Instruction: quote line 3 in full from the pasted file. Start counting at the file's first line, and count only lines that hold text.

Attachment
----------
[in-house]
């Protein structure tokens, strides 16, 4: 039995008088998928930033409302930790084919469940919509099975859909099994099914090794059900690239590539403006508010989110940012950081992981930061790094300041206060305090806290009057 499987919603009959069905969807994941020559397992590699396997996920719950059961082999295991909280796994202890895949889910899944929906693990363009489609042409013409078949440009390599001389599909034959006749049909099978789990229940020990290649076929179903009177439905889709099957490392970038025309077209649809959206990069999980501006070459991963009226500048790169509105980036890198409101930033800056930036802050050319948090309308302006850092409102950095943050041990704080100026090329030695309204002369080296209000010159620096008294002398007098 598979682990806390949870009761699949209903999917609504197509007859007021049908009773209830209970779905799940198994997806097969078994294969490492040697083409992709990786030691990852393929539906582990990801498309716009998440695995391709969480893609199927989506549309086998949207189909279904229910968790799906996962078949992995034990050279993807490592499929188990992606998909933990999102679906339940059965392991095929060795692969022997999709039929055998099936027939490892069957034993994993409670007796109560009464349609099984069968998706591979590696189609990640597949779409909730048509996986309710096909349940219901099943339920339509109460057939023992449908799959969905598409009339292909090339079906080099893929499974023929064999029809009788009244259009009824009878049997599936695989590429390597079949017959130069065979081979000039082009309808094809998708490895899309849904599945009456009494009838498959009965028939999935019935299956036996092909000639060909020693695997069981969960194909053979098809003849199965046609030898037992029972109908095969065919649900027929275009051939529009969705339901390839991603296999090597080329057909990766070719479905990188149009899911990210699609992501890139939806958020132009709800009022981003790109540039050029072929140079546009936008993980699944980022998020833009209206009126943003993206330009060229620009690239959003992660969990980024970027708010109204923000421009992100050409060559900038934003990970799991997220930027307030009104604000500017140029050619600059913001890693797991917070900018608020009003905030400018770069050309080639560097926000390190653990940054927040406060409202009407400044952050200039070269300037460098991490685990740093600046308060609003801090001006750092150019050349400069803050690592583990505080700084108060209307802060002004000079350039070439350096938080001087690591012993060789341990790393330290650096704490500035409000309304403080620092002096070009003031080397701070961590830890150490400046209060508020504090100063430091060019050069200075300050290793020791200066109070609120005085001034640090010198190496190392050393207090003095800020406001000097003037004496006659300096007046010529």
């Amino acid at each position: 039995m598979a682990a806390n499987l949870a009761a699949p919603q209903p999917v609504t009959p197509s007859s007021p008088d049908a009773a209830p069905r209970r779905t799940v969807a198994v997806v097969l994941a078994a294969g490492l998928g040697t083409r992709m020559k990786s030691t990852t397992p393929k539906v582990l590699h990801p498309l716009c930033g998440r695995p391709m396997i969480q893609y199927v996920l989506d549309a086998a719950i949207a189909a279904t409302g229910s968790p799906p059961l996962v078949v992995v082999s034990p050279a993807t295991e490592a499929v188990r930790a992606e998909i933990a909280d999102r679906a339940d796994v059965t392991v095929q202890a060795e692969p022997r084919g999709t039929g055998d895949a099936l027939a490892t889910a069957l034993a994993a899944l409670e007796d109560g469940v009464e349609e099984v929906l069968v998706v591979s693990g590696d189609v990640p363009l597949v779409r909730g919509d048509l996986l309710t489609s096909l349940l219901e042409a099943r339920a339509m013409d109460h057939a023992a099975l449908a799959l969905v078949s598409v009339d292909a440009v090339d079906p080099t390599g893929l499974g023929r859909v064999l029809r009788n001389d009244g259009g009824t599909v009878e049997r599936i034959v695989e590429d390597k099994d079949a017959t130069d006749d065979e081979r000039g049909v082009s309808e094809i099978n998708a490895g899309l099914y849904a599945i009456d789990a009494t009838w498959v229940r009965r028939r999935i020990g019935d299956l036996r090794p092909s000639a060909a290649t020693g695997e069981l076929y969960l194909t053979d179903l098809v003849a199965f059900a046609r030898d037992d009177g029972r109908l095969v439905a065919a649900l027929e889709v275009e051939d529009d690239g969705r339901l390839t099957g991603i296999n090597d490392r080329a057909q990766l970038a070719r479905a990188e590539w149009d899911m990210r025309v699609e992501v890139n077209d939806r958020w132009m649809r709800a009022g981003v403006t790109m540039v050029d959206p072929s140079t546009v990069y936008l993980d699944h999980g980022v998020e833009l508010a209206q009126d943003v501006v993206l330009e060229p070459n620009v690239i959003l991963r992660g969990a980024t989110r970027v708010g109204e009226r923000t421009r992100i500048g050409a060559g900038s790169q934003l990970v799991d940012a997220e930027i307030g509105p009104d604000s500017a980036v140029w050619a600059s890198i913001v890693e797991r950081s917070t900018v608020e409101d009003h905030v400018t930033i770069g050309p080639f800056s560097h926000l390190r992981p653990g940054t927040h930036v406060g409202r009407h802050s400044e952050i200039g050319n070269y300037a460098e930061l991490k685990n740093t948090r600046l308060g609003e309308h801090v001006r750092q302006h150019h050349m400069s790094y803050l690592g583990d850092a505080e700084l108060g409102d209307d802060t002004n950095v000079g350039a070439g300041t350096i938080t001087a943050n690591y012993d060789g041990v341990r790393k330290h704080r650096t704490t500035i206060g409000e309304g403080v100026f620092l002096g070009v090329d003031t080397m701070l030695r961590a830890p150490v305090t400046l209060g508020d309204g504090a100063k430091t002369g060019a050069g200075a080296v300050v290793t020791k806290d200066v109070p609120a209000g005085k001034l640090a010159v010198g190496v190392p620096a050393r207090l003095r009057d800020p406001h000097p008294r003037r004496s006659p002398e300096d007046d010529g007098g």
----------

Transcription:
């Amino acid at each position: 039995m598979a682990a806390n499987l949870a009761a699949p919603q209903p999917v609504t009959p197509s007859s007021p008088d049908a009773a209830p069905r209970r779905t799940v969807a198994v997806v097969l994941a078994a294969g490492l998928g040697t083409r992709m020559k990786s030691t990852t397992p393929k539906v582990l590699h990801p498309l716009c930033g998440r695995p391709m396997i969480q893609y199927v996920l989506d549309a086998a719950i949207a189909a279904t409302g229910s968790p799906p059961l996962v078949v992995v082999s034990p050279a993807t295991e490592a499929v188990r930790a992606e998909i933990a909280d999102r679906a339940d796994v059965t392991v095929q202890a060795e692969p022997r084919g999709t039929g055998d895949a099936l027939a490892t889910a069957l034993a994993a899944l409670e007796d109560g469940v009464e349609e099984v929906l069968v998706v591979s693990g590696d189609v990640p363009l597949v779409r909730g919509d048509l996986l309710t489609s096909l349940l219901e042409a099943r339920a339509m013409d109460h057939a023992a099975l449908a799959l969905v078949s598409v009339d292909a440009v090339d079906p080099t390599g893929l499974g023929r859909v064999l029809r009788n001389d009244g259009g009824t599909v009878e049997r599936i034959v695989e590429d390597k099994d079949a017959t130069d006749d065979e081979r000039g049909v082009s309808e094809i099978n998708a490895g899309l099914y849904a599945i009456d789990a009494t009838w498959v229940r009965r028939r999935i020990g019935d299956l036996r090794p092909s000639a060909a290649t020693g695997e069981l076929y969960l194909t053979d179903l098809v003849a199965f059900a046609r030898d037992d009177g029972r109908l095969v439905a065919a649900l027929e889709v275009e051939d529009d690239g969705r339901l390839t099957g991603i296999n090597d490392r080329a057909q990766l970038a070719r479905a990188e590539w149009d899911m990210r025309v699609e992501v890139n077209d939806r958020w132009m649809r709800a009022g981003v403006t790109m540039v050029d959206p072929s140079t546009v990069y936008l993980d699944h999980g980022v998020e833009l508010a209206q009126d943003v501006v993206l330009e060229p070459n620009v690239i959003l991963r992660g969990a980024t989110r970027v708010g109204e009226r923000t421009r992100i500048g050409a060559g900038s790169q934003l990970v799991d940012a997220e930027i307030g509105p009104d604000s500017a980036v140029w050619a600059s890198i913001v890693e797991r950081s917070t900018v608020e409101d009003h905030v400018t930033i770069g050309p080639f800056s560097h926000l390190r992981p653990g940054t927040h930036v406060g409202r009407h802050s400044e952050i200039g050319n070269y300037a460098e930061l991490k685990n740093t948090r600046l308060g609003e309308h801090v001006r750092q302006h150019h050349m400069s790094y803050l690592g583990d850092a505080e700084l108060g409102d209307d802060t002004n950095v000079g350039a070439g300041t350096i938080t001087a943050n690591y012993d060789g041990v341990r790393k330290h704080r650096t704490t500035i206060g409000e309304g403080v100026f620092l002096g070009v090329d003031t080397m701070l030695r961590a830890p150490v305090t400046l209060g508020d309204g504090a100063k430091t002369g060019a050069g200075a080296v300050v290793t020791k806290d200066v109070p609120a209000g005085k001034l640090a010159v010198g190496v190392p620096a050393r207090l003095r009057d800020p406001h000097p008294r003037r004496s006659p002398e300096d007046d010529g007098g």